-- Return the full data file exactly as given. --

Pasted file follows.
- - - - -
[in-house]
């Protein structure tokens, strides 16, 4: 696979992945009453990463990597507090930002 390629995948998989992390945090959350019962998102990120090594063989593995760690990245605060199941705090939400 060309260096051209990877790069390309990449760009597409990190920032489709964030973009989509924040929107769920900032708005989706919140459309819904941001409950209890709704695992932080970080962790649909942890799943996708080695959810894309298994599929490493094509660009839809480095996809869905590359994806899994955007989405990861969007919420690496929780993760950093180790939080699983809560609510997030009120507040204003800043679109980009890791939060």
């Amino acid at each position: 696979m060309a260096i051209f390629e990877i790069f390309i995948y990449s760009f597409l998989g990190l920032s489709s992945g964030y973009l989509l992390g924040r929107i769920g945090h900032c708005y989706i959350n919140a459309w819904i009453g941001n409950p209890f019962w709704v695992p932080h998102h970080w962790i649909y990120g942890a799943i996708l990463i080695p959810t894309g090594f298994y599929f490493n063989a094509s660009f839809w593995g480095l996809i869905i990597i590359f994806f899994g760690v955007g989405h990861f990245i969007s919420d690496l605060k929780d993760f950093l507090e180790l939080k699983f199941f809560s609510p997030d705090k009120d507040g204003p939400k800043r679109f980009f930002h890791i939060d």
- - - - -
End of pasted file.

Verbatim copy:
[in-house]
């Protein structure tokens, strides 16, 4: 696979992945009453990463990597507090930002 390629995948998989992390945090959350019962998102990120090594063989593995760690990245605060199941705090939400 060309260096051209990877790069390309990449760009597409990190920032489709964030973009989509924040929107769920900032708005989706919140459309819904941001409950209890709704695992932080970080962790649909942890799943996708080695959810894309298994599929490493094509660009839809480095996809869905590359994806899994955007989405990861969007919420690496929780993760950093180790939080699983809560609510997030009120507040204003800043679109980009890791939060």
């Amino acid at each position: 696979m060309a260096i051209f390629e990877i790069f390309i995948y990449s760009f597409l998989g990190l920032s489709s992945g964030y973009l989509l992390g924040r929107i769920g945090h900032c708005y989706i959350n919140a459309w819904i009453g941001n409950p209890f019962w709704v695992p932080h998102h970080w962790i649909y990120g942890a799943i996708l990463i080695p959810t894309g090594f298994y599929f490493n063989a094509s660009f839809w593995g480095l996809i869905i990597i590359f994806f899994g760690v955007g989405h990861f990245i969007s919420d690496l605060k929780d993760f950093l507090e180790l939080k699983f199941f809560s609510p997030d705090k009120d507040g204003p939400k800043r679109f980009f930002h890791i939060d």